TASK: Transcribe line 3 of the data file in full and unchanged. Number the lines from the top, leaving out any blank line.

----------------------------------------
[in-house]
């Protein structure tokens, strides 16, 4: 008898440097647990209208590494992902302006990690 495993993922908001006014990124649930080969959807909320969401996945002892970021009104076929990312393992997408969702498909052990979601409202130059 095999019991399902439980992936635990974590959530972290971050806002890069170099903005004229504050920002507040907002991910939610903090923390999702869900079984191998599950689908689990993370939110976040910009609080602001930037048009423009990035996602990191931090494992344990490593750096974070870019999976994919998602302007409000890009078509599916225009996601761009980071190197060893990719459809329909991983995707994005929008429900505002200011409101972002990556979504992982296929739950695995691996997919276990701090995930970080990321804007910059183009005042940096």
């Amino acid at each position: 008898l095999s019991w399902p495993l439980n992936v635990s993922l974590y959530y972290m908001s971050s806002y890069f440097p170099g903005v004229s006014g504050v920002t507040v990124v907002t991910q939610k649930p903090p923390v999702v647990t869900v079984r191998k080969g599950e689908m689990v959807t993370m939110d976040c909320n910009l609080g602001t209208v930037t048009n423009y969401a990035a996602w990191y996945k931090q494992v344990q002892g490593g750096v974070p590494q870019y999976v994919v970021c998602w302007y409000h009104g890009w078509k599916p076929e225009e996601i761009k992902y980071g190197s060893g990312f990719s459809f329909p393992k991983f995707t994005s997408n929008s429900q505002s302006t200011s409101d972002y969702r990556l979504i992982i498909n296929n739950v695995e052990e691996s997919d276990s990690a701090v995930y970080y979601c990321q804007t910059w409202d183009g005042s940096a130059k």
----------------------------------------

């Amino acid at each position: 008898l095999s019991w399902p495993l439980n992936v635990s993922l974590y959530y972290m908001s971050s806002y890069f440097p170099g903005v004229s006014g504050v920002t507040v990124v907002t991910q939610k649930p903090p923390v999702v647990t869900v079984r191998k080969g599950e689908m689990v959807t993370m939110d976040c909320n910009l609080g602001t209208v930037t048009n423009y969401a990035a996602w990191y996945k931090q494992v344990q002892g490593g750096v974070p590494q870019y999976v994919v970021c998602w302007y409000h009104g890009w078509k599916p076929e225009e996601i761009k992902y980071g190197s060893g990312f990719s459809f329909p393992k991983f995707t994005s997408n929008s429900q505002s302006t200011s409101d972002y969702r990556l979504i992982i498909n296929n739950v695995e052990e691996s997919d276990s990690a701090v995930y970080y979601c990321q804007t910059w409202d183009g005042s940096a130059k």